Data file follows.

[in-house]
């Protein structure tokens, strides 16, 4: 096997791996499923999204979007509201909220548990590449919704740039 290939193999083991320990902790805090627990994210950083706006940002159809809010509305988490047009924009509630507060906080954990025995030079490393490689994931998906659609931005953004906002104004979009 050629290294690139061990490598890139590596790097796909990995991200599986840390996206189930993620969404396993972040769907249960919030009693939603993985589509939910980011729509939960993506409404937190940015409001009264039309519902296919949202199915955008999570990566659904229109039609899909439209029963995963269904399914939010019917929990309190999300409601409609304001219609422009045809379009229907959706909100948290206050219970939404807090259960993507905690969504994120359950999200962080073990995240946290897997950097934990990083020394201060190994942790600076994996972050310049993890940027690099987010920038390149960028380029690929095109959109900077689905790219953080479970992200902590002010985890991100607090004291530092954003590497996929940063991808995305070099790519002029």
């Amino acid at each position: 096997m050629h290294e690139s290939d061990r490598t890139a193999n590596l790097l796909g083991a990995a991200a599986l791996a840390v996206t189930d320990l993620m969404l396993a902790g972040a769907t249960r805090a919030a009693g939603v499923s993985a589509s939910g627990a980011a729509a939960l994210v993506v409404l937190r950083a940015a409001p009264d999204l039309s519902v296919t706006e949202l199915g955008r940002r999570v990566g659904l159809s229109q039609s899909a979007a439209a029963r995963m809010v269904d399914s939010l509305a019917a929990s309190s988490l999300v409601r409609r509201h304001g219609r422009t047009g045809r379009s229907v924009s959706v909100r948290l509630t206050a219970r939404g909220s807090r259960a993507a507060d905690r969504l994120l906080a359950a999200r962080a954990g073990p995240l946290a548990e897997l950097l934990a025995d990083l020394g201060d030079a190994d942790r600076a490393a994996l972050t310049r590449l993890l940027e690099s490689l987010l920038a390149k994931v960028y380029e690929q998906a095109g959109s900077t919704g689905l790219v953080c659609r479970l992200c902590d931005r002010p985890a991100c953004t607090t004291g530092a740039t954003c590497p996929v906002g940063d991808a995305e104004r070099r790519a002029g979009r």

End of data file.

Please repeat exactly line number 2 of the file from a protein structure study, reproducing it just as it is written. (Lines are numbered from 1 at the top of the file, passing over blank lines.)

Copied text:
């Protein structure tokens, strides 16, 4: 096997791996499923999204979007509201909220548990590449919704740039 290939193999083991320990902790805090627990994210950083706006940002159809809010509305988490047009924009509630507060906080954990025995030079490393490689994931998906659609931005953004906002104004979009 050629290294690139061990490598890139590596790097796909990995991200599986840390996206189930993620969404396993972040769907249960919030009693939603993985589509939910980011729509939960993506409404937190940015409001009264039309519902296919949202199915955008999570990566659904229109039609899909439209029963995963269904399914939010019917929990309190999300409601409609304001219609422009045809379009229907959706909100948290206050219970939404807090259960993507905690969504994120359950999200962080073990995240946290897997950097934990990083020394201060190994942790600076994996972050310049993890940027690099987010920038390149960028380029690929095109959109900077689905790219953080479970992200902590002010985890991100607090004291530092954003590497996929940063991808995305070099790519002029």